The first two opposing groups in U.S. political history were theFederalists and the Anti-Federalists. In the early years of our nation, the Federalists dominated in power, because they were essentially the "money" party; they represented the merchants and the manufacturers, whereas the Anti-Federalists (who would gradually become known as the Democratic Republicans, and eventually as just the Democrats) represented the artisans and the farmers.
Eventually, these two parties evolved into representing two distinct sets of interests. The Democrats came to represent the agriculturaland frontier interests in the South and West, while the Federalists (who eventually evolved into the Republican party) supported commercial interests in the East. In other words, certain parts of the country voted almost exclusively for one party, and the two parties held ideologies that best supported their particular section. This was known as sectional politics, and the idea lasted well into the 20th century.
Given their already established power, the two party system managed to perpetuate itself onto a national level, this time making its power on the idea of class politics, where traditionally the Republican Partyrepresents the more financially affluent and the Democratic Partyrepresents the working class and the poor. In other words, the two parties have always benefited by exploiting geographic and financialdivisions.
Children often adopt the political party of their parents. Given that throughout history, the two parties managed to make themselves dominant through sectional and class politics, their power is self-perpetuating through the fact that many children simply inherit the political party of their parents, guaranteeing the two major parties a built-in voting bloc with each generation.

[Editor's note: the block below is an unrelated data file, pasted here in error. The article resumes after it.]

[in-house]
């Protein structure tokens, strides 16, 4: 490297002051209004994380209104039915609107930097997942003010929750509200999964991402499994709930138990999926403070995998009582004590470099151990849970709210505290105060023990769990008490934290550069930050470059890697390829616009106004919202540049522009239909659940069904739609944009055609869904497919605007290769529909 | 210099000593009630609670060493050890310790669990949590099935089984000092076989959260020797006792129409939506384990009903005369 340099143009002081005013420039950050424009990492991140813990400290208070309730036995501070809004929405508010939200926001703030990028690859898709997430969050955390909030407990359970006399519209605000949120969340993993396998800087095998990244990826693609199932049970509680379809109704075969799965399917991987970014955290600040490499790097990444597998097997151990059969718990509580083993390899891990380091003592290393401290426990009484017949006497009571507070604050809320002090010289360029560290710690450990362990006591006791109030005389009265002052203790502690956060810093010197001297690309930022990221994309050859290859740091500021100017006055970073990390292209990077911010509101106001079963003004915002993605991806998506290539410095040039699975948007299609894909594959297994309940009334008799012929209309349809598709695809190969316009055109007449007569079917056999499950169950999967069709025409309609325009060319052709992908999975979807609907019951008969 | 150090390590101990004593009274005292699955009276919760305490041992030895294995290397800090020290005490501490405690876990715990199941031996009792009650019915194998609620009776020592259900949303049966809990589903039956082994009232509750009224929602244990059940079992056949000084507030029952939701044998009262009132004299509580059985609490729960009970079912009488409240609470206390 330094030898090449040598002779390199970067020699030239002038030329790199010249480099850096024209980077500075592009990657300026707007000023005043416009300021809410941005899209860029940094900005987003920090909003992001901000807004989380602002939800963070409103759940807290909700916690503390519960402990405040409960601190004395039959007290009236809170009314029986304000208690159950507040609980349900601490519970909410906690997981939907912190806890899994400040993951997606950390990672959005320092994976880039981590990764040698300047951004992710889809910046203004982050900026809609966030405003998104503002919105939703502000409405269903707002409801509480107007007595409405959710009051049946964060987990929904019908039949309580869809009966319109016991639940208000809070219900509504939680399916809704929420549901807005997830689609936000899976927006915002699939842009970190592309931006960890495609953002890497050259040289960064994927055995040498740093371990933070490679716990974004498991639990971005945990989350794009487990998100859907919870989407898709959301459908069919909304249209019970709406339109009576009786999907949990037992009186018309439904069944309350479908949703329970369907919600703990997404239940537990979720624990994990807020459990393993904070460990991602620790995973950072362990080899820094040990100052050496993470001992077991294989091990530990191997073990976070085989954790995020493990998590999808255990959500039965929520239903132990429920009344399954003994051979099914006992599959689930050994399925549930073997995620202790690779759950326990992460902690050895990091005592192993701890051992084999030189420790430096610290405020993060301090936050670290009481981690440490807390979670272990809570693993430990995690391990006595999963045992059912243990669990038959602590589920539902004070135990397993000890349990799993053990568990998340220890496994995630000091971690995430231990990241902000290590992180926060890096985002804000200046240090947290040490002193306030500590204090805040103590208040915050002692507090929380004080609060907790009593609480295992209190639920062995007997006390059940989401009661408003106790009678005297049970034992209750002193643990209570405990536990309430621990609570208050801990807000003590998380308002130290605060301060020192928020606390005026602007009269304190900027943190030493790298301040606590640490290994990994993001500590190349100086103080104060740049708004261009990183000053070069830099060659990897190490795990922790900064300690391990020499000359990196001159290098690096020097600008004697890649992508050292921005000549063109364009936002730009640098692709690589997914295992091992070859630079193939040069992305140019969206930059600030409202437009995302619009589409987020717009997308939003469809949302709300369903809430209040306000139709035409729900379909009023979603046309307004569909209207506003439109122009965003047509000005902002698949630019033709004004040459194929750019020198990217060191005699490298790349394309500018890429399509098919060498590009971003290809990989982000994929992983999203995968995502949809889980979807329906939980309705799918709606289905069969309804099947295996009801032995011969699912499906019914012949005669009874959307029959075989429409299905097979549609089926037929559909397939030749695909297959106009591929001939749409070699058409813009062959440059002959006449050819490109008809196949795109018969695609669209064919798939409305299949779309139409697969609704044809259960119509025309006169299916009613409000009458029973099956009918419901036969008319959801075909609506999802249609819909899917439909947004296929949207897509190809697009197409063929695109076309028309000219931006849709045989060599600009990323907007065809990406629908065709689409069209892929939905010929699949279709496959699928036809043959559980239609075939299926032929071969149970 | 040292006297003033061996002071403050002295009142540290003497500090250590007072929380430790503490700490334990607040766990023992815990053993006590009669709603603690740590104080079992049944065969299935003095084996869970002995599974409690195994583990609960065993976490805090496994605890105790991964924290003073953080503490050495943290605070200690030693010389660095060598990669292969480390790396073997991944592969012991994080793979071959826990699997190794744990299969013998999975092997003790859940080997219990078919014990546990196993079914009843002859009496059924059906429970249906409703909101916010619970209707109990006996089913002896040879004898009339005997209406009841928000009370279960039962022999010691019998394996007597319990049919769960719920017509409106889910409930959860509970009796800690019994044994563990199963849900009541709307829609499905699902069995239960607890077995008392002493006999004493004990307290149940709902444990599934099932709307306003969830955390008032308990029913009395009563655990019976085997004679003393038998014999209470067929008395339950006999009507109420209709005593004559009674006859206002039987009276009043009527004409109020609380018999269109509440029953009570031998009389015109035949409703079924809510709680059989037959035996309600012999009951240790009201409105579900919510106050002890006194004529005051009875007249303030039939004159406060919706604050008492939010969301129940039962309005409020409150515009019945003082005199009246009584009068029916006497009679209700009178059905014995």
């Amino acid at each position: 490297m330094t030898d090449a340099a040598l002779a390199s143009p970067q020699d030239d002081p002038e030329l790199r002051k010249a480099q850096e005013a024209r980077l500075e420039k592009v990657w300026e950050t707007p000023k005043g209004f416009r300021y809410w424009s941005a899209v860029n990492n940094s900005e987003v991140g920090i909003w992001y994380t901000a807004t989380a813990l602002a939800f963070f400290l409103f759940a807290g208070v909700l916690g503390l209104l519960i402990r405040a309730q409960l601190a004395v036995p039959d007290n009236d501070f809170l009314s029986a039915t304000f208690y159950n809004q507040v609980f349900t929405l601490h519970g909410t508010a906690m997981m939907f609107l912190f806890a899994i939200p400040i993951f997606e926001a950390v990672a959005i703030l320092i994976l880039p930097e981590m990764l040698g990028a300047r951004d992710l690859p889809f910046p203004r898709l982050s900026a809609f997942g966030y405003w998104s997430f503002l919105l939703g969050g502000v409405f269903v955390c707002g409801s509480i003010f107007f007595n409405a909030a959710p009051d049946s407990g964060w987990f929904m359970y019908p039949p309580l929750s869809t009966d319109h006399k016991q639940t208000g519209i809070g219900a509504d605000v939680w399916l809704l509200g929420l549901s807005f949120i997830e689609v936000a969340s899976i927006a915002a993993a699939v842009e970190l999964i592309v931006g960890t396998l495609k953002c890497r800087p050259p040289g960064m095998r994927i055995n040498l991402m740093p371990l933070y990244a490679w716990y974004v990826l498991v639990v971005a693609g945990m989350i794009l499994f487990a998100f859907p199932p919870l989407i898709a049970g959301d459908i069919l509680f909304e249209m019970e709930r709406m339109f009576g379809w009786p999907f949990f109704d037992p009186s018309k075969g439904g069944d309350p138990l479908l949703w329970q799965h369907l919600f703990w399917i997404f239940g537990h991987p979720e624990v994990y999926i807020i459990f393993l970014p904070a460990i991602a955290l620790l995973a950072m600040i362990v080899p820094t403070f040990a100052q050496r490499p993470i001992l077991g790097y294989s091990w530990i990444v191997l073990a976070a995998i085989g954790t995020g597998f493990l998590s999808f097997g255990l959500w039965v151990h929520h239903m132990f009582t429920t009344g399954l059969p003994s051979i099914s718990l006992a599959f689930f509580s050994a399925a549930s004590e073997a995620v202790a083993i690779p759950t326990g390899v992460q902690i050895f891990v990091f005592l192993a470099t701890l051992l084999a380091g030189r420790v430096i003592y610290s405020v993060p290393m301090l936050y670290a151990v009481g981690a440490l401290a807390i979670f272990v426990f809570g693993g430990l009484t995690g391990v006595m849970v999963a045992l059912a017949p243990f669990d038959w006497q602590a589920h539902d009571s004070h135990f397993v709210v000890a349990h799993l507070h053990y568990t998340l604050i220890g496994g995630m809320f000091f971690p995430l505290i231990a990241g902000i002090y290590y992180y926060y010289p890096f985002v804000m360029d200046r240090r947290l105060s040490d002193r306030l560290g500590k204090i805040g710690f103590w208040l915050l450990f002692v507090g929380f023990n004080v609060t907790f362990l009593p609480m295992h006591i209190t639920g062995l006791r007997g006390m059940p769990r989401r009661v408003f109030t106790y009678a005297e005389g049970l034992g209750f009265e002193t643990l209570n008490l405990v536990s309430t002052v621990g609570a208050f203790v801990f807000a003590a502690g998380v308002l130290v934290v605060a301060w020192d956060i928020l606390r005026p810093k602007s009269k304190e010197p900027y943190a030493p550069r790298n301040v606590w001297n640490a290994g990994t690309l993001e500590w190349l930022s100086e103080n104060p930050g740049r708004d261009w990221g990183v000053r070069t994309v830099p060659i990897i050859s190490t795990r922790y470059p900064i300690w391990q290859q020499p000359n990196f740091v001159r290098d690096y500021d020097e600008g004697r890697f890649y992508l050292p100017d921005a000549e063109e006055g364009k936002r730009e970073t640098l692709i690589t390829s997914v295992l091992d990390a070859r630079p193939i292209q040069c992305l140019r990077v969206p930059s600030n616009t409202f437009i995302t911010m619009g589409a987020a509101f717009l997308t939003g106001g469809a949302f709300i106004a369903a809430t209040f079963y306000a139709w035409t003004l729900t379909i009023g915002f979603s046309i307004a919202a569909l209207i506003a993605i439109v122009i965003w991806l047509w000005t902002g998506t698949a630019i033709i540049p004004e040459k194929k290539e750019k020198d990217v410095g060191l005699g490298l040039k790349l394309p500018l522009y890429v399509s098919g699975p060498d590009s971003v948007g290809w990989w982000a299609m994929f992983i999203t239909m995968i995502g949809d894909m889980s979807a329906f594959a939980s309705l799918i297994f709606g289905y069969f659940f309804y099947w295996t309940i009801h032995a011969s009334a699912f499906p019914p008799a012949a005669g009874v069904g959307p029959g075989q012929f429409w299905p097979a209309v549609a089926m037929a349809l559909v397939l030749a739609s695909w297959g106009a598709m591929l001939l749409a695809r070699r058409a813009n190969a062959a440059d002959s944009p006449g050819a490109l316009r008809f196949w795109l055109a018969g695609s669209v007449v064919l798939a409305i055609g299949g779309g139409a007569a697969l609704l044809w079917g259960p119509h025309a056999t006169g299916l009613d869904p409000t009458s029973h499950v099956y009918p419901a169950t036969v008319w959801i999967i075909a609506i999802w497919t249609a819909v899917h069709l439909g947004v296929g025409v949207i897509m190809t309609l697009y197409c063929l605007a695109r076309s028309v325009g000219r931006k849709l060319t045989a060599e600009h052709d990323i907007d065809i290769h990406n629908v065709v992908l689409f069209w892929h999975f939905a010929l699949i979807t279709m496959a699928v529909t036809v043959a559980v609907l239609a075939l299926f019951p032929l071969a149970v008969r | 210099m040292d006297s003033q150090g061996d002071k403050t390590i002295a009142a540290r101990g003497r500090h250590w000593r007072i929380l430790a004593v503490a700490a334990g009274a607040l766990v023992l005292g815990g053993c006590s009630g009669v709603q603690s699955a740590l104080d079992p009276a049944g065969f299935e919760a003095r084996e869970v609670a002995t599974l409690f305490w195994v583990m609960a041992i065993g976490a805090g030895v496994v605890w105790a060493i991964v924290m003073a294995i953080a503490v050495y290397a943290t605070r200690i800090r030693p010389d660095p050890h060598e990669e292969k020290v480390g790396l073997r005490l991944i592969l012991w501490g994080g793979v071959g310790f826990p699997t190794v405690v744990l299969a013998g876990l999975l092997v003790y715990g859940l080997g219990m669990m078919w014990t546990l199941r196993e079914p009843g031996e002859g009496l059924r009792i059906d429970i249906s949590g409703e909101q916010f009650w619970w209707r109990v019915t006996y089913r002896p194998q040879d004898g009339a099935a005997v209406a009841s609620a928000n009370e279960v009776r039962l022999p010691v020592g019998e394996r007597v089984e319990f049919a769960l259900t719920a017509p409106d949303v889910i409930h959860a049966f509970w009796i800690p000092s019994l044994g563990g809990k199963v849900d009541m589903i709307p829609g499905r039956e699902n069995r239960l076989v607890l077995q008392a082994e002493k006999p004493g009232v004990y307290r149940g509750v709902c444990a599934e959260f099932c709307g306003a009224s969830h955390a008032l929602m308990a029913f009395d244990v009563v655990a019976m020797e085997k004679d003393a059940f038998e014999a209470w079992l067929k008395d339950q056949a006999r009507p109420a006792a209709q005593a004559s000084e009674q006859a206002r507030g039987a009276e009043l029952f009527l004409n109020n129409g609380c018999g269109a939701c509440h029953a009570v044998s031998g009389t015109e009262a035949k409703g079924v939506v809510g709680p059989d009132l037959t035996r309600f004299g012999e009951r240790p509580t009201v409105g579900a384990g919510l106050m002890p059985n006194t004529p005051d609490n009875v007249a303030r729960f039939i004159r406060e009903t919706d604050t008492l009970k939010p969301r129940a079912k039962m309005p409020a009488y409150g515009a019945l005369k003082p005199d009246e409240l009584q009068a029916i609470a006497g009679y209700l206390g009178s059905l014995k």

After the new United States Congress completed its first task of creating a Bill of Rights, it turned its attention to the issue of financing the new government. President George Washington appointed Alexander Hamilton as the Treasury Secretary, and Hamilton took it upon himself to develop an economic structure for the United States that would give the public confidence in the government’s financial affairs.
The American Two-Party System
The United States has only two major political parties: the Democrats and the Republicans. These parties have a duopoly, meaning that they share almost all the political power in the country. Parties in Other Democracies
Most democratic countries have more than two parties. In Israel, for example, twelve parties or party alliances held seats in the seventeenth Knesset. Japan has several major parties, including the Liberal Democratic Party, the Democratic Party of Japan, the New Komeito, and the Japanese Communist Party.
The Electoral System
In the United States, a candidate wins the election by gaining a plurality, or more votes than any other candidate. This is a winner-take-all systembecause there is no reward for the party or candidate that finishes second. Parties aim to be as large as possible, smoothing over differences among candidates and voters. There is no incentive to form a party that consistently gets votes but cannot win an election. As a result, two political parties usually dominate plurality electoral systems to the disadvantage of smaller third parties, just as the Democrats and the...